• However, the move from conducting exercises together to joint operations would take time, something that makes the CDS’s assertion significant.
  • It is easy to surmise that his contention that the Quad operations are needed to ensure there is no “fear of any other nation singularly trying to dominate the oceans”, is a veiled reference to China.
  • It is also clear that the LAC tensions and clashes, as well as the PLA’s refusal to implement border agreements, have convinced New Delhi that new strategies will be required to deal with Beijing.
  • S. Jaishankar and Defence Minister Rajnath Singh have spoken of the importance of a resolution through talks, there is no doubt that an outcome of the tensions will be a strengthening of India’s ties with global powers such as the U.S., as well as formations like the Quad.
  • An indication of this is the government’s plans to host a ministerial-level meeting of the Quad in the next month, possibly when the India-US “2+2” meet of Foreign and Defence Ministers is held.
  • While India considers its options, it is necessary to remember some of the reasons for its reticence in terms of militarising the Quad in any way.
  • Prime Minister Modi said in 2018 that India sees the Indo-Pacific as a “geographical concept”, not a “strategy or a club of limited members”, and it would be important to know whether that formulation has changed.
  • India is the only Quad member not already tied in a treaty alliance with the others, and Mr. Jaishankar’s statement that India would never be part of any “alliance system” would run counter to what the CDS suggests.



  • Malabar is an annual military exercise between the navies of India, Japan and the U.S. held alternately in the Indian and Pacific Oceans.
  • The annual Malabar exercise started in 1992 as a bilateral event between the navies of India and the United States.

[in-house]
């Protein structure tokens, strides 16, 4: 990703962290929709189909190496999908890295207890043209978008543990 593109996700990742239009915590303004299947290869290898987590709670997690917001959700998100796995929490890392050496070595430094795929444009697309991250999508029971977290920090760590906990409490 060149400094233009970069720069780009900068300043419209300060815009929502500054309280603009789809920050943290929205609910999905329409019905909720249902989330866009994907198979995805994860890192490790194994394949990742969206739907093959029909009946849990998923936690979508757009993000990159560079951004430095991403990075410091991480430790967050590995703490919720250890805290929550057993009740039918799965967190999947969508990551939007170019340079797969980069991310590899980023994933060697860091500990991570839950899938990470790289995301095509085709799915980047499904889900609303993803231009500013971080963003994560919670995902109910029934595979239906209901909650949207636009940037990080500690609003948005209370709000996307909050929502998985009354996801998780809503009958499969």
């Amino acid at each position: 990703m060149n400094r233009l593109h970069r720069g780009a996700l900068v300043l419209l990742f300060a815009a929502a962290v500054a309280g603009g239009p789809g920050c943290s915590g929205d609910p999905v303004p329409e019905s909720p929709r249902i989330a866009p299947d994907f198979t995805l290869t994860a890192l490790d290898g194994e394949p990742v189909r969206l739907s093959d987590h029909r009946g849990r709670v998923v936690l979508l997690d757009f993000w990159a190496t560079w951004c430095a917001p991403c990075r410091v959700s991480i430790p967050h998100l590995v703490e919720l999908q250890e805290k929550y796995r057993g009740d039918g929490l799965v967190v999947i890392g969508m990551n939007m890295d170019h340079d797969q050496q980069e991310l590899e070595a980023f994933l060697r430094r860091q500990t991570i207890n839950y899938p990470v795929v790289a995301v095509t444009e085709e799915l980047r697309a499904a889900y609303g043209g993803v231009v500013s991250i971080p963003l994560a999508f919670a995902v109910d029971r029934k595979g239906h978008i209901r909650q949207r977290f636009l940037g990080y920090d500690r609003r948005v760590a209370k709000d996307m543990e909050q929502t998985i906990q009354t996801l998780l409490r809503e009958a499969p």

• It was expanded into a trilateral format with the inclusion of Japan in 2015.



  • Australia’s inclusion would be seen as a possible first step towards the militarisation of the Quad coalition, something Beijing has opposed in the past.
  • Japan and US have been keen on Australia’s inclusion and have been pushing India to consider it.



  • The IOR is fast becoming one of the most crucial geopolitical and economic areas of the world and there has been a rise in security concerns. The Indo-Pacific region holds immense geo-political and geo-strategic significance for navies around the world.
  • Expanded participation in Malabar will help strengthen regional maritime security arrangement in the Indo-Pacific region.
  • The primary aim of the exercise is to increase interoperability amongst the navies as well as develop a common understanding and procedures for maritime security operations.



  • There is the need for careful thought on India’s moves with respect to the quadrilateral engagement. India should reflect on the strategic rationale of the military-Quad.
  • There should be a cost-benefit exercise and any move should lead to commensurate gains in the strategic-operational realm for India.